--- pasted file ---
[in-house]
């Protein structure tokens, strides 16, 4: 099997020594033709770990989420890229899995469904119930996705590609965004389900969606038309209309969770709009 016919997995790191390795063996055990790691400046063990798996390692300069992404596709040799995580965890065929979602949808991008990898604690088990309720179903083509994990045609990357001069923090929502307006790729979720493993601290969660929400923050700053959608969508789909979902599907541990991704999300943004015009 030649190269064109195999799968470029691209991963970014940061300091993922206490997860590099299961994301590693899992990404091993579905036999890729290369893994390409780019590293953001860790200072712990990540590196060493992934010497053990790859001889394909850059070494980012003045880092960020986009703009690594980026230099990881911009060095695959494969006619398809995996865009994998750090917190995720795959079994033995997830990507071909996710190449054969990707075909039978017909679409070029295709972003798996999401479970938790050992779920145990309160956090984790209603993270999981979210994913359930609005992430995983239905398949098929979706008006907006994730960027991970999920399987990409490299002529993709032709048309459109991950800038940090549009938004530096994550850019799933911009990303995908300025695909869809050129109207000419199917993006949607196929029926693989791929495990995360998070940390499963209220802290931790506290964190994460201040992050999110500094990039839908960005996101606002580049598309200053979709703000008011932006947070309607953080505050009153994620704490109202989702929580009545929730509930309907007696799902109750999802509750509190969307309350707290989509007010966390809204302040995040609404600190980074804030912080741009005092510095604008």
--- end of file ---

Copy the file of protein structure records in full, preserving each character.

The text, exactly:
[in-house]
């Protein structure tokens, strides 16, 4: 099997020594033709770990989420890229899995469904119930996705590609965004389900969606038309209309969770709009 016919997995790191390795063996055990790691400046063990798996390692300069992404596709040799995580965890065929979602949808991008990898604690088990309720179903083509994990045609990357001069923090929502307006790729979720493993601290969660929400923050700053959608969508789909979902599907541990991704999300943004015009 030649190269064109195999799968470029691209991963970014940061300091993922206490997860590099299961994301590693899992990404091993579905036999890729290369893994390409780019590293953001860790200072712990990540590196060493992934010497053990790859001889394909850059070494980012003045880092960020986009703009690594980026230099990881911009060095695959494969006619398809995996865009994998750090917190995720795959079994033995997830990507071909996710190449054969990707075909039978017909679409070029295709972003798996999401479970938790050992779920145990309160956090984790209603993270999981979210994913359930609005992430995983239905398949098929979706008006907006994730960027991970999920399987990409490299002529993709032709048309459109991950800038940090549009938004530096994550850019799933911009990303995908300025695909869809050129109207000419199917993006949607196929029926693989791929495990995360998070940390499963209220802290931790506290964190994460201040992050999110500094990039839908960005996101606002580049598309200053979709703000008011932006947070309607953080505050009153994620704490109202989702929580009545929730509930309907007696799902109750999802509750509190969307309350707290989509007010966390809204302040995040609404600190980074804030912080741009005092510095604008």